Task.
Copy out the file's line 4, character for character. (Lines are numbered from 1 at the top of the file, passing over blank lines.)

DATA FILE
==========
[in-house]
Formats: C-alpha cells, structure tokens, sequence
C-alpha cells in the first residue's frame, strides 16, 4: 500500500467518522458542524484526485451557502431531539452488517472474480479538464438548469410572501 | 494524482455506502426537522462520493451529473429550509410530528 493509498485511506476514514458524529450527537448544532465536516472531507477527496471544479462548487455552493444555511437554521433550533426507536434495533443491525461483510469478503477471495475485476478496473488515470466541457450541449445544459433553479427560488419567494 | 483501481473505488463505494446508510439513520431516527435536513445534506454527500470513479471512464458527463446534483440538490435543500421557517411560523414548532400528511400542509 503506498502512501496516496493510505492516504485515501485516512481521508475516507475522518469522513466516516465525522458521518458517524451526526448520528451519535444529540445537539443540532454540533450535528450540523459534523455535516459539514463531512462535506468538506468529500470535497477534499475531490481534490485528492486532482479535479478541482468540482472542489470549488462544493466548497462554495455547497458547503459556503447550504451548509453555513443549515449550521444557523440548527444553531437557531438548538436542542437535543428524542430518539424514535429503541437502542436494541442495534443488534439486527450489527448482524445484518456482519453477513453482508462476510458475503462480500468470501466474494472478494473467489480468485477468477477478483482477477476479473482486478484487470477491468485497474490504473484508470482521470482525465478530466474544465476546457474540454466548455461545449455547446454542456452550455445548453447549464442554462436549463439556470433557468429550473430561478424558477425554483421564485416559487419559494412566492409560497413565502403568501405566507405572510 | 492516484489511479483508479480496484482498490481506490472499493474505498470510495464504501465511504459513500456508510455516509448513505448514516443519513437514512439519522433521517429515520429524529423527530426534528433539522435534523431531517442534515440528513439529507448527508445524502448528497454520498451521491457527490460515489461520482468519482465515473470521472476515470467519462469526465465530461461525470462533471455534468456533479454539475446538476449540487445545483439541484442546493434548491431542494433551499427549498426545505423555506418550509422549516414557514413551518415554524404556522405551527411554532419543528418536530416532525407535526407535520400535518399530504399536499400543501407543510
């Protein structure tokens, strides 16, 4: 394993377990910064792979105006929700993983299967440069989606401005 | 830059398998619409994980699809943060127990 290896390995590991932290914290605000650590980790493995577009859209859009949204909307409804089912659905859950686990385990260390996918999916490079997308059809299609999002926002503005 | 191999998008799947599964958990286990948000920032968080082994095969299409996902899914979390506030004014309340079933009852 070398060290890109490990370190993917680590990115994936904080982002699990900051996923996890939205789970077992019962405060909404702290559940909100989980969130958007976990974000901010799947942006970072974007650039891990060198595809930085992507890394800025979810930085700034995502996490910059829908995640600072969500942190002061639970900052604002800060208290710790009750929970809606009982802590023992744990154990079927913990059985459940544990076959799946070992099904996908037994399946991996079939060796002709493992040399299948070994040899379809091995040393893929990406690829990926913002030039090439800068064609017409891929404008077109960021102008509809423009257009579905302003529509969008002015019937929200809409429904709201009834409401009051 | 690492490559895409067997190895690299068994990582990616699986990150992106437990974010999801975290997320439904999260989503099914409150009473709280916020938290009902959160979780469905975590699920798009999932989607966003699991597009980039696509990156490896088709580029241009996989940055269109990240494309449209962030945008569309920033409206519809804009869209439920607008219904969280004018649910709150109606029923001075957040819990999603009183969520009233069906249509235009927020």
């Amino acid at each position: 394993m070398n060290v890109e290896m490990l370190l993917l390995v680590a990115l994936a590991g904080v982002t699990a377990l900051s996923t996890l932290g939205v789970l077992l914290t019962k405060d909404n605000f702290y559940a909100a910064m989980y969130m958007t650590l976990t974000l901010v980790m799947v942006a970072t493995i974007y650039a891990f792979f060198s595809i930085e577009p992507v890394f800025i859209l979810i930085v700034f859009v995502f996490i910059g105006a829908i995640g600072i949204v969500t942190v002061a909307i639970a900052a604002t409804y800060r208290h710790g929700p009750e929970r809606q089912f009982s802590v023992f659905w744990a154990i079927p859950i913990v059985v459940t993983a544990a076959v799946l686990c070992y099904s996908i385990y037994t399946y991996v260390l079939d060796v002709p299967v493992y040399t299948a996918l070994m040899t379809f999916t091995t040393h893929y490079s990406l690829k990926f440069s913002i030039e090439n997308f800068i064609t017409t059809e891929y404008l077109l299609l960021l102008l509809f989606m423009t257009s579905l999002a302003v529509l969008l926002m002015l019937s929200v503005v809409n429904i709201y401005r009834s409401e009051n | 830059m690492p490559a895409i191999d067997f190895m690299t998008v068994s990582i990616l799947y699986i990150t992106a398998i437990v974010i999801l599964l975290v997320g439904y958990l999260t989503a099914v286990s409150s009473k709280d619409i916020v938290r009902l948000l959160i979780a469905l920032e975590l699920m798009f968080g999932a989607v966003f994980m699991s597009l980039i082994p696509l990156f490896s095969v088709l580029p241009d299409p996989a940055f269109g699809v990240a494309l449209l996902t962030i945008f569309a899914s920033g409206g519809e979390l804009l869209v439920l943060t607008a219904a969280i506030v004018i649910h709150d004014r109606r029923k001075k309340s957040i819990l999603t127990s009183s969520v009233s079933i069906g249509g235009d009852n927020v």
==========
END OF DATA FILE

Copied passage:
């Protein structure tokens, strides 16, 4: 394993377990910064792979105006929700993983299967440069989606401005 | 830059398998619409994980699809943060127990 290896390995590991932290914290605000650590980790493995577009859209859009949204909307409804089912659905859950686990385990260390996918999916490079997308059809299609999002926002503005 | 191999998008799947599964958990286990948000920032968080082994095969299409996902899914979390506030004014309340079933009852 070398060290890109490990370190993917680590990115994936904080982002699990900051996923996890939205789970077992019962405060909404702290559940909100989980969130958007976990974000901010799947942006970072974007650039891990060198595809930085992507890394800025979810930085700034995502996490910059829908995640600072969500942190002061639970900052604002800060208290710790009750929970809606009982802590023992744990154990079927913990059985459940544990076959799946070992099904996908037994399946991996079939060796002709493992040399299948070994040899379809091995040393893929990406690829990926913002030039090439800068064609017409891929404008077109960021102008509809423009257009579905302003529509969008002015019937929200809409429904709201009834409401009051 | 690492490559895409067997190895690299068994990582990616699986990150992106437990974010999801975290997320439904999260989503099914409150009473709280916020938290009902959160979780469905975590699920798009999932989607966003699991597009980039696509990156490896088709580029241009996989940055269109990240494309449209962030945008569309920033409206519809804009869209439920607008219904969280004018649910709150109606029923001075957040819990999603009183969520009233069906249509235009927020």